This rendering shows Pacific Gateway as it looked before a recent settlement with the Coastal Commission, and the planned project will be revised. – Rendering courtesy of Manchester Financial Group

This rendering shows Pacific Gateway as it looked before a recent settlement with the Coastal Commission, and the planned project will be revised. – Rendering courtesy of Manchester Financial Group

Manchester Financial Group has reached a settlement agreement with the California Coastal Commission, possibly clearing the way for work to proceed on a long-delayed, $1.25 billion redevelopment of the Navy Broadway Complex in downtown San Diego.

Still pending is a federal court appeal stemming from an earlier lawsuit filed by Navy Broadway Complex Coalition, expected to be decided by year’s end.

Dealy Development President Perry Dealy, who is overseeing the project on behalf of Manchester, said he is optimistic that work can begin in the first quarter of 2016, after the developer reached an agreement with the coastal panel on issues including public access and community amenities at the 16-acre development, known as Pacific Gateway.

Dealy said an agreement was reached with the Coastal Commission on Aug. 21, prompting a federal court on Aug. 25 to dismiss a legal challenge that had been filed by the coastal panel, based on issues including access and community impacts.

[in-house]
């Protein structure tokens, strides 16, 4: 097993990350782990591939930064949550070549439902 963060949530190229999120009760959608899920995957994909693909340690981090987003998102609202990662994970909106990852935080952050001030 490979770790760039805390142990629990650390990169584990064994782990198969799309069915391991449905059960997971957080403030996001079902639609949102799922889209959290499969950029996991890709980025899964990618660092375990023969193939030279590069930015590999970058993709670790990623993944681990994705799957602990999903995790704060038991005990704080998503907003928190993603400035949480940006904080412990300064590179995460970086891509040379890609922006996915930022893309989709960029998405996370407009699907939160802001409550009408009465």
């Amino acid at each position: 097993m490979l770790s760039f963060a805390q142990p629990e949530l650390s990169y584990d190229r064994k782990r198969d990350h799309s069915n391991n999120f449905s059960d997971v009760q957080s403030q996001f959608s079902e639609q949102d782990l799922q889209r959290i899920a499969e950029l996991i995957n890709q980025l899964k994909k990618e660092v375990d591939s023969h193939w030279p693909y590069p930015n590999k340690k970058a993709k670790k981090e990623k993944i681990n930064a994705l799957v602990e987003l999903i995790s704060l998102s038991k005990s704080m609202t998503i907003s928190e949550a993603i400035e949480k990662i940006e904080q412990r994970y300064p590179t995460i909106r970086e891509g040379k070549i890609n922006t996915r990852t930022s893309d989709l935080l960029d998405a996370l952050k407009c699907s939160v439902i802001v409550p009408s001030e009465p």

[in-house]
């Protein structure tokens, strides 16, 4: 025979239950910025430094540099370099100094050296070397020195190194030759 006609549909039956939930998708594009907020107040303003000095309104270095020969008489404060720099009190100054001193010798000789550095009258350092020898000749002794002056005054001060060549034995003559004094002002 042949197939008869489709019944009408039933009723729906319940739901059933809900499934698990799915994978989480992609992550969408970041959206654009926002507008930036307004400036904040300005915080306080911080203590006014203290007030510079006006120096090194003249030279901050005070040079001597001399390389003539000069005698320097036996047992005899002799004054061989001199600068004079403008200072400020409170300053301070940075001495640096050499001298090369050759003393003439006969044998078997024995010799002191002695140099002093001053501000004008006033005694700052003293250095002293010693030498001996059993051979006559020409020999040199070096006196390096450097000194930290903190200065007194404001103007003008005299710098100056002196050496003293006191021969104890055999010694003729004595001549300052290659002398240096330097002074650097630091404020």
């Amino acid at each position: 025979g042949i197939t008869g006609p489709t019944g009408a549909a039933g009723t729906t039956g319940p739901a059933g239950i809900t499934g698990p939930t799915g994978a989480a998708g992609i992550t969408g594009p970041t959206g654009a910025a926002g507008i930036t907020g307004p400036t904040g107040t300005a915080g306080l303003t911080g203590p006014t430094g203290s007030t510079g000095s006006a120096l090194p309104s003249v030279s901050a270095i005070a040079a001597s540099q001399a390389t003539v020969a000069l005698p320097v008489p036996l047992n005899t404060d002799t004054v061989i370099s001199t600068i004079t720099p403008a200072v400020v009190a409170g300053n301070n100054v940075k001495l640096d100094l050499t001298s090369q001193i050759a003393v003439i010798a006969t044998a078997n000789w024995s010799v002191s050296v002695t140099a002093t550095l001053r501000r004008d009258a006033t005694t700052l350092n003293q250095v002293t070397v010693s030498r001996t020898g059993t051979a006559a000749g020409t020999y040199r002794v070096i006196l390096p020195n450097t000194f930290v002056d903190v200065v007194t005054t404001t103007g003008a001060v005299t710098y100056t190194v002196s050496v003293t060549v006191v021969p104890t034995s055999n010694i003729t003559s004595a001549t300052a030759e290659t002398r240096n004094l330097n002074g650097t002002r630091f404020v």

By mid-2019, the company led by longtime local developer Douglas Manchester plans to complete a new 350,000-square-foot office building housing the U.S. Navy’s San Diego regional headquarters. Plans for Pacific Gateway also include 1.1 million square feet of non-military office space, with 220,000 square feet of retail and two hotels totaling about 1,400 rooms.

“I view this as an opportunity to recruit the best retail and hospitality businesses to San Diego to positively impact our economic growth and create jobs,” Manchester said in a statement.

Christopher Pederson, chief counsel for the California Coastal Commission, said the panel is “pleased with the significant public benefits it obtained from the developer” through the settlement agreement.

“The developer has agreed to pay $1 million that will go towards lower-cost visitor serving uses in the San Diego area, obtain at least a gold level LEED certification for the project, provide a range of public services and visitor-serving amenities and undertake a variety of efforts to minimize the traffic-related impacts of the project,” Pederson said in a statement.

Dealy said Pacific Gateway also includes public walkways and outdoor seating areas, and concepts are being finalized for what would be a new 40,000-square-foot maritime or military-themed museum, across the street from the USS Midway Museum. The project is being designed to complement work recently completed by the port district along the North Embarcadero.

Plans call for replacing three older Navy buildings on the site with one regional headquarters building. The Navy in 2006 chose Manchester Financial Group to redevelop the downtown site south of Broadway, between North Harbor Drive and Pacific Highway, but the project was held up by numerous economic, environmental and legal challenges.